Local Context

Konbini” is a Japanese-styled name for convenience stores  (コンビニ, literally konbini).

Brief information about convenience store in Japan:

The largest convenience store chains in Japan: 7-Eleven (12,016 stores in Japan). In fact, 7-Eleven has 34,147 stores in the world and 6,243 in the US. Significant portion of the 7-Eleven stores are in Japan. The second, third, fourth, fifth, sixth, and seventh largest convenience store chains in Japan: Lawson (8,589), FamilyMart(7,199), Circle K Sankus (6,137), Mini Stop (1,879), Daily Yamazaki (1,622), am/pm (1,169). (Source: Wikipedia).

What convenience stores provide in Japan:

* food/drinks/misc daily goods/stationery product/drugs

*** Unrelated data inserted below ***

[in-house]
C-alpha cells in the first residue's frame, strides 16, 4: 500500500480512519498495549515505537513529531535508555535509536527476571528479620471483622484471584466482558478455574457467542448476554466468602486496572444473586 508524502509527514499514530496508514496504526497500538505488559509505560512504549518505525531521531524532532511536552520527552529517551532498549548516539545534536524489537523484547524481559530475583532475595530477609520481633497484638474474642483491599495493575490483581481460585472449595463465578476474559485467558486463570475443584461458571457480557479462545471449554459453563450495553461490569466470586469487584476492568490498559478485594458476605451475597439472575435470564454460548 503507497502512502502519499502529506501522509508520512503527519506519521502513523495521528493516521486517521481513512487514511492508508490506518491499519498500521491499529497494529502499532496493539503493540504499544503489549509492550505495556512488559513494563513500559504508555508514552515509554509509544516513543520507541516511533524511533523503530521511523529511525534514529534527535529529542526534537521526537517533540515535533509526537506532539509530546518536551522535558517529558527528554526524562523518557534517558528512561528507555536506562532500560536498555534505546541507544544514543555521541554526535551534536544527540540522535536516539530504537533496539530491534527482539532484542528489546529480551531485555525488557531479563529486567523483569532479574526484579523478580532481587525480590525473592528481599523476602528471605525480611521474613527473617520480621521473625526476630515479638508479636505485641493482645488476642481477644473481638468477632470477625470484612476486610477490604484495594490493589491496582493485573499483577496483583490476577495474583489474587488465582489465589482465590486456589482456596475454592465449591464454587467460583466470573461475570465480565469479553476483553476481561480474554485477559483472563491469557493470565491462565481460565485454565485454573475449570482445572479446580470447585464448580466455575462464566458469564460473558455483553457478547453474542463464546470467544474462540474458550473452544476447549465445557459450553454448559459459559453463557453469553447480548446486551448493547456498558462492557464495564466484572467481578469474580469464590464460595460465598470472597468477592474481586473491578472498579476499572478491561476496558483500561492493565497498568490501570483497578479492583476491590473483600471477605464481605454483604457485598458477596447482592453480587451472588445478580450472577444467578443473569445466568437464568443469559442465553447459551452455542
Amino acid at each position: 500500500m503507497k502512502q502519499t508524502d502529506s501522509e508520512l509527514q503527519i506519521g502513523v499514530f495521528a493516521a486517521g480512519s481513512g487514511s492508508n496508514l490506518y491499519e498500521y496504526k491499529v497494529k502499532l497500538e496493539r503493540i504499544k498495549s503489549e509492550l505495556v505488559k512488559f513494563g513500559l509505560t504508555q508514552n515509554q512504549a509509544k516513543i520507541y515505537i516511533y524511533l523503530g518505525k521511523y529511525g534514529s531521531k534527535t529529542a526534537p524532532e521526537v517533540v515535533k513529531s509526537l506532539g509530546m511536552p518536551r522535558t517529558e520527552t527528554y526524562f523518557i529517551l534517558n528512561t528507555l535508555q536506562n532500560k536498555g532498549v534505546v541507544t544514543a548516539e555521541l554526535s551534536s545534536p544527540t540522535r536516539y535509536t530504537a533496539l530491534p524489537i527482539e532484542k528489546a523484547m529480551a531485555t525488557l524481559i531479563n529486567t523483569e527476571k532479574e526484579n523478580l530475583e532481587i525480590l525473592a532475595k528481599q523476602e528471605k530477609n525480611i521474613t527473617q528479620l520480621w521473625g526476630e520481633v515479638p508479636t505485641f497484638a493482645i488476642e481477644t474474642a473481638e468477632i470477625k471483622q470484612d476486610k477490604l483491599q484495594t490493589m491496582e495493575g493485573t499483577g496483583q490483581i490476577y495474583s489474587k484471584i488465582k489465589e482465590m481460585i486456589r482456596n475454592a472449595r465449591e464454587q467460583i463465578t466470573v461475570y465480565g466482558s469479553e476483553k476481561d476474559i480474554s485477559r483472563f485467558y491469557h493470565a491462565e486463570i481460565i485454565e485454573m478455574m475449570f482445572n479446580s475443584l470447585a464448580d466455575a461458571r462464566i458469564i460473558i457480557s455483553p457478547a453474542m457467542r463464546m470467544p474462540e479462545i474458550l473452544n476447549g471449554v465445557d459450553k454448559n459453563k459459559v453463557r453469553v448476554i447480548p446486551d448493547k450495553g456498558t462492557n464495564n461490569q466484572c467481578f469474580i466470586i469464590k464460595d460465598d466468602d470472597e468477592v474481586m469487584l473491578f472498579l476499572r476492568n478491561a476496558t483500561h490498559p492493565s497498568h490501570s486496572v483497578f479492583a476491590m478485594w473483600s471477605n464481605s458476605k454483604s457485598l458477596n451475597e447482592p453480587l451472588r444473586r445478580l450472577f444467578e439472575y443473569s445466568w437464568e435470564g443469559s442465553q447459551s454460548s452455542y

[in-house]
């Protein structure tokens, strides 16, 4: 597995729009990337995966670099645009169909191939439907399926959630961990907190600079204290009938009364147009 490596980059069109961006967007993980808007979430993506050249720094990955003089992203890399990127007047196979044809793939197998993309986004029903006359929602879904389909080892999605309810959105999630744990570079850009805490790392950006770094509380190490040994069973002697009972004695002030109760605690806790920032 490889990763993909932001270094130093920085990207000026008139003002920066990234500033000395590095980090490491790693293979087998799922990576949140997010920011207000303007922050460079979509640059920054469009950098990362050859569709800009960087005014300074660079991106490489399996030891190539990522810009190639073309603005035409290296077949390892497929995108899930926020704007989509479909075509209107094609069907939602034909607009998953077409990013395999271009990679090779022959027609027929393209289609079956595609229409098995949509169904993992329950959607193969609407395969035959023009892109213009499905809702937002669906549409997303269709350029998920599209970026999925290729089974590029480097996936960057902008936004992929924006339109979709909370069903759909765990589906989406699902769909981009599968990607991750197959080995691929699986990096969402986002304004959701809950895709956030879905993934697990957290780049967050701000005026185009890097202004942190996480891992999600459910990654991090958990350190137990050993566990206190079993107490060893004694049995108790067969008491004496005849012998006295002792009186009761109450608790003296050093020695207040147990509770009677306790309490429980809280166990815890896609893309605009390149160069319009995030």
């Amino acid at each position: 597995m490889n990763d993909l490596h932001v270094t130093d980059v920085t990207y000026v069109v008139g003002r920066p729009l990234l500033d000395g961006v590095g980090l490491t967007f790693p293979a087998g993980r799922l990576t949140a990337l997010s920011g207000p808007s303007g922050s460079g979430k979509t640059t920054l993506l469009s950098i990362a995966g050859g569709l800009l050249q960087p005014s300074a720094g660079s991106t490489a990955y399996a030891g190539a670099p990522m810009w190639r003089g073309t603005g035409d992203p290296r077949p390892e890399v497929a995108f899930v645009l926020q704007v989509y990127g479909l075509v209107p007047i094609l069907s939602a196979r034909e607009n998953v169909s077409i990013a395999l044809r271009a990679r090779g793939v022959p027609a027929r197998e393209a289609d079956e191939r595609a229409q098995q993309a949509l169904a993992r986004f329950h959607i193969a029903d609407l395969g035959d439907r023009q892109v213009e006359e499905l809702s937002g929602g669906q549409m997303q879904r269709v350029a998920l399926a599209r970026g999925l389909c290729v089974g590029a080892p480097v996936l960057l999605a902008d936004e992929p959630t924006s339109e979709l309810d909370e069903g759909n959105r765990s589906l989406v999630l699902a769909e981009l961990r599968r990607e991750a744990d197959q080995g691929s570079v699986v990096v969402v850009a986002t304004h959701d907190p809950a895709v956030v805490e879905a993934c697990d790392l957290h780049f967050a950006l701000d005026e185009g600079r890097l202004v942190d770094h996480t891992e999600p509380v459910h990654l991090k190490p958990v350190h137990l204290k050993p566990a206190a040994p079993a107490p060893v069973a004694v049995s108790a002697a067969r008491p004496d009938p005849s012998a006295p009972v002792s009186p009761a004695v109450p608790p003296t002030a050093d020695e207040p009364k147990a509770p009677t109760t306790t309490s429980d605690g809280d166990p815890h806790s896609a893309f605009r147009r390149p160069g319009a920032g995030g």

* Seasonal food/goods, cigarettes
* FedEx like home delivery service (shipping and receiving)
* reservation/ticketing for events/public transportation using a multimedia kiosk terminal
* lottery, magazines, news paper
* copy machines, fax machines
* phone cards, postage stamps
* device for adding funds to RFID payment cards
* Trash bin
* pay phone
* bathroom

Available only in some areas:

* health checkup (ship samples to hospitals)
* Bill payment (electricity, gas, water)

It’s a safe space that’s open for 24 hours ­– e.g., when you feel that you are followed by a creepy person, you may walk into a nearby convenience store for safety. (Source: Wikipedia)

The Site Map:  Nara Station Area

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